Making flying cars and commuter aviation a reality

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(Featured image source/copyright: Gareth Padfield / Flight Stability and Control)

A new European Union project called myCopter has embarked on a serious initiative to ease projected increases in traffic congestion with the introduction of viable personal aviation vehicles by 2050.

PAVs are nothing new, and several companies around the world have already donned flying car prototypes to considerable media attention. Unfortunately, key challenges in commercializing these aerial vehicles include designating flight paths that PAV commuters can easily follow, developing on-board systems that prevent aerial collisions, and simplifying flight controls to such an extent that obtaining a license is as feasible as obtaining a driver’s license. The seriousness of these challenges has inspired the EU project to enlist the help of six European institutes.

Dr. Heinrich Bülthoff, Director of the Department for Human Perception, Cognition and Action at the Max Planck Institute for Biological Cybernetics in Tübingen, Germany, and one of the leading researchers of the myCopter project, says, “It’s been a dream of mine since I read it in science fiction books and in the movies as a kid, but science fiction is becoming the reality these days.”

The ultimate goal of the myCopter project is not so much the building of flying cars, but rather ironing out the logistical details in developing self-regulating virtual highways in the sky aimed at preventing collisions and providing aerial commuters a near dummy-proof flying experience.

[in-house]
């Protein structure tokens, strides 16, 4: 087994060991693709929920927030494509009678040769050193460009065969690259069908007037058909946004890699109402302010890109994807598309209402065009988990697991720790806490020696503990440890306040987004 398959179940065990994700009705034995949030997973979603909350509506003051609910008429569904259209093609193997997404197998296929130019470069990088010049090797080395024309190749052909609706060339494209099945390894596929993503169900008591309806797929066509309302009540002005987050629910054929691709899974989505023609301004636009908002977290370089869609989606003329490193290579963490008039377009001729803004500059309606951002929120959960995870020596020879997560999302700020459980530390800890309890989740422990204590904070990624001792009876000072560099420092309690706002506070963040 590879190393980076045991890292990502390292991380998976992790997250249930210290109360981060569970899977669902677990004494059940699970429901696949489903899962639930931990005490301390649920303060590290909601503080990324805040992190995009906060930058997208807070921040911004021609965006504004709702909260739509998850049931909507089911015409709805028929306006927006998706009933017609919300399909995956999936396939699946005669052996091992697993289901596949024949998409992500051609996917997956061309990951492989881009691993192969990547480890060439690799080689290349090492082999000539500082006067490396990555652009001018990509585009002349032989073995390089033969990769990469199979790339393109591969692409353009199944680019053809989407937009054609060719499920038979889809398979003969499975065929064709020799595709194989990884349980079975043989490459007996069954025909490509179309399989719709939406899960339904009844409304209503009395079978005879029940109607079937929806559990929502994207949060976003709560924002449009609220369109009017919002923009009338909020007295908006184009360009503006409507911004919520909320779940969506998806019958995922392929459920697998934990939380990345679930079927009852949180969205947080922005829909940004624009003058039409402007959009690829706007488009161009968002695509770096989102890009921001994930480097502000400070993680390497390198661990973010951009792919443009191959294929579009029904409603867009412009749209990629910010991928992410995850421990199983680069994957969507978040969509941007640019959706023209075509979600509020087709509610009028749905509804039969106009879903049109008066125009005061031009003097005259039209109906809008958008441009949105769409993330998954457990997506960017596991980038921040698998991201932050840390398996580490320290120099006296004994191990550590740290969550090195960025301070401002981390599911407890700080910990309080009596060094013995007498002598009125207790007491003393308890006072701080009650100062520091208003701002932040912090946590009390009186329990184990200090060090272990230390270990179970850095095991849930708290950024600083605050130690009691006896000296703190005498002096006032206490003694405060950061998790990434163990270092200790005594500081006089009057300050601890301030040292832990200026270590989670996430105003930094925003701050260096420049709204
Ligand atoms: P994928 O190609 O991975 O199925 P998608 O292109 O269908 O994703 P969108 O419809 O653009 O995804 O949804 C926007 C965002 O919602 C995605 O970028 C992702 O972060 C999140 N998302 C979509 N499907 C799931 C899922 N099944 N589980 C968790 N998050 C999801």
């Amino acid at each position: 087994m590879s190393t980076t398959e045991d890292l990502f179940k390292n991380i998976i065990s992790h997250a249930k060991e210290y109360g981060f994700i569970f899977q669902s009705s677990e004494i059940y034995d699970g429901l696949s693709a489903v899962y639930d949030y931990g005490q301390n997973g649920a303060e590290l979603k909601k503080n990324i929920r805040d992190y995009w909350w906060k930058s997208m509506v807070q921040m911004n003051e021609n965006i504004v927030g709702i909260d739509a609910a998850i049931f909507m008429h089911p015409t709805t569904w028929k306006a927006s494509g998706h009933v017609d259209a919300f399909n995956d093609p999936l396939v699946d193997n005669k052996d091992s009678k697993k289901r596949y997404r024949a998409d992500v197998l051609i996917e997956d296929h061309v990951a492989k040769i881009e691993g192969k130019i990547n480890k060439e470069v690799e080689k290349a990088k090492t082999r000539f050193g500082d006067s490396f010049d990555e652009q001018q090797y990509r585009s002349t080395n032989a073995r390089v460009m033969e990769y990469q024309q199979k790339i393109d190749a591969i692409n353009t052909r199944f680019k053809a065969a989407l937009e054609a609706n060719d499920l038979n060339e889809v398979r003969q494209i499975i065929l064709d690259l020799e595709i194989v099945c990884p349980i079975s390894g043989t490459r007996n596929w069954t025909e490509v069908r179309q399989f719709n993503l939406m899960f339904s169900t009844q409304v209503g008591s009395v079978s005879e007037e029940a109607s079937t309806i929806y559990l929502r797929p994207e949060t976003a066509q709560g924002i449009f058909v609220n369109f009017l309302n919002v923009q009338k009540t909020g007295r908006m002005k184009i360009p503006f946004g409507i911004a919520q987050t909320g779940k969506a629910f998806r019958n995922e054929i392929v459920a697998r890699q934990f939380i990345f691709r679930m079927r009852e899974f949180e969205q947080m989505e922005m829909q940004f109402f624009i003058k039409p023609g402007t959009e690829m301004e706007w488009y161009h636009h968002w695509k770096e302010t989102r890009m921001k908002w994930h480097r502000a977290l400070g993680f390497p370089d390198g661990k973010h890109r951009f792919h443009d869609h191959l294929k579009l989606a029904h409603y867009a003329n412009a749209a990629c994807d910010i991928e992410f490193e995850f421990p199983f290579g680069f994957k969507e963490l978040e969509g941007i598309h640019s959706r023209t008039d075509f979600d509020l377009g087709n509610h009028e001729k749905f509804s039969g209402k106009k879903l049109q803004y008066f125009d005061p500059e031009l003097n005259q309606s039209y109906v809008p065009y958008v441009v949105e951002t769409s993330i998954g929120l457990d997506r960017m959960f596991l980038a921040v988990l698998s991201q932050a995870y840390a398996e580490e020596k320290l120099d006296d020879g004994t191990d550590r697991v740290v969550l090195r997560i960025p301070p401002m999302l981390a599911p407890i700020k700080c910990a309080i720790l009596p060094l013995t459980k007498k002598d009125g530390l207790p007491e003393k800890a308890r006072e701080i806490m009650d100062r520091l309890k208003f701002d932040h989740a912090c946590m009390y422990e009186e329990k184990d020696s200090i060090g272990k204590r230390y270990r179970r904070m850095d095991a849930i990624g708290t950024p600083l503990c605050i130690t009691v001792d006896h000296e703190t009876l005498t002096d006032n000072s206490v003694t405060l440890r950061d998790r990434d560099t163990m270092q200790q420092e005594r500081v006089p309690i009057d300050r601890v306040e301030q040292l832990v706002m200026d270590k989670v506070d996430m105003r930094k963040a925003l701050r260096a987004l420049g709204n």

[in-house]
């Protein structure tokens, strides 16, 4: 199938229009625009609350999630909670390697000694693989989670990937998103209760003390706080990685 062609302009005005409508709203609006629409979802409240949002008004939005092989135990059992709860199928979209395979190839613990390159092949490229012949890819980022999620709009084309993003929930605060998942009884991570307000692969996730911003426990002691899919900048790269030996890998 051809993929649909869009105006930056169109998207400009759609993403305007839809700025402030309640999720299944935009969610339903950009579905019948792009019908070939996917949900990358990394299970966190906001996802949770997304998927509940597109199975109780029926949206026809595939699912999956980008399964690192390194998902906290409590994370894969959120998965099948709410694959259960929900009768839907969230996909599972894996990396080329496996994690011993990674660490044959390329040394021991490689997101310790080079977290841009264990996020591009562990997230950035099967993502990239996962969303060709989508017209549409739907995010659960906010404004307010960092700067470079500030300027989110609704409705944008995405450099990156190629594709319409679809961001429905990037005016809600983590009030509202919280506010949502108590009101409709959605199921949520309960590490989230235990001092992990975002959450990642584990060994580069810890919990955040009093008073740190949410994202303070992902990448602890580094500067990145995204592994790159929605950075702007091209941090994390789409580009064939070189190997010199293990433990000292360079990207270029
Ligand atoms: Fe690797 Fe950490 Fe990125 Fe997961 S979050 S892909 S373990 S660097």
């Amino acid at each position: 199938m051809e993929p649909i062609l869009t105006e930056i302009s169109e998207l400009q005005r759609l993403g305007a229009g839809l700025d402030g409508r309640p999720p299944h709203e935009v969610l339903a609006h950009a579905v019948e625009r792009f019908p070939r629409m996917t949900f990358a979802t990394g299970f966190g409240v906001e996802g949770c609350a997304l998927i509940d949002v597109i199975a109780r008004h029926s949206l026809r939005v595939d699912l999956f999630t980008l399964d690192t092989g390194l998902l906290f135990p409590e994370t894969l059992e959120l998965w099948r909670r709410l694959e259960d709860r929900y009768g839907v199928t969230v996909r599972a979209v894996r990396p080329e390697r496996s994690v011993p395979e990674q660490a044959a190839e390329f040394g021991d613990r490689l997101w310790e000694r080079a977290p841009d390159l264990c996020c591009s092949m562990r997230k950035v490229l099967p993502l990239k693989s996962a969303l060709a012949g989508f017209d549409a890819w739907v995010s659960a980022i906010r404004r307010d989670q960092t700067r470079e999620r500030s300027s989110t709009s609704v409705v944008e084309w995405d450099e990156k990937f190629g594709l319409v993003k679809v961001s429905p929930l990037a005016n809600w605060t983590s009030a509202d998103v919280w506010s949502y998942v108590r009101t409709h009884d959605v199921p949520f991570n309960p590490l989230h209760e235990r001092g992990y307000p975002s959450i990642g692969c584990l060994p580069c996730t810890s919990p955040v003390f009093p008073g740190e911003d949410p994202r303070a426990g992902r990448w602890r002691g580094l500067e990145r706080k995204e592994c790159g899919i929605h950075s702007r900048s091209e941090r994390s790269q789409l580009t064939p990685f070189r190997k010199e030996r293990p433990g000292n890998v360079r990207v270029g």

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Image source/copyright: Gareth Padfield / Flight Stability and Control

According to Dr. Bülthoff, the emphasis is on simplicity, which the project hopes to accomplish by looking at existing advances in swarm technology, haptic feedback, and programs focused on “comprehensive situational awareness.” Together, these technologies hope to automate and streamline many of the controls PAV commuters would have to learn, not unlike the idea behind Google’s driverless car technology. “If you want to make a flying car it should be for everybody, but you can’t make every car driver into a pilot,” Dr. Bülthoff.

Researchers working on the project are also looking at creating aerial corridors above existing stretches of highway as a way to minimize clutter in the sky. Of course, additional challenges remain, such as who would be responsible in the event of a collision, and the extent of injury and death both in the air and on the ground. Still, Dr. Bülthoff and fellow researchers remain optimistic about making flying cars a reality within the century.

“The timescale is to have them available by 2050. But I am not likely to be around in 2050, so I’m quietly optimistic that we will have one before that.”

About Author

Kristian strives to enlighten and entertain readers. In addition to his teaching and editorial responsibilities, he is working on a science-fiction novel that promises not to include exoskeleton suits and anemic aliens floating in mysterious vats of green-tinted goop.

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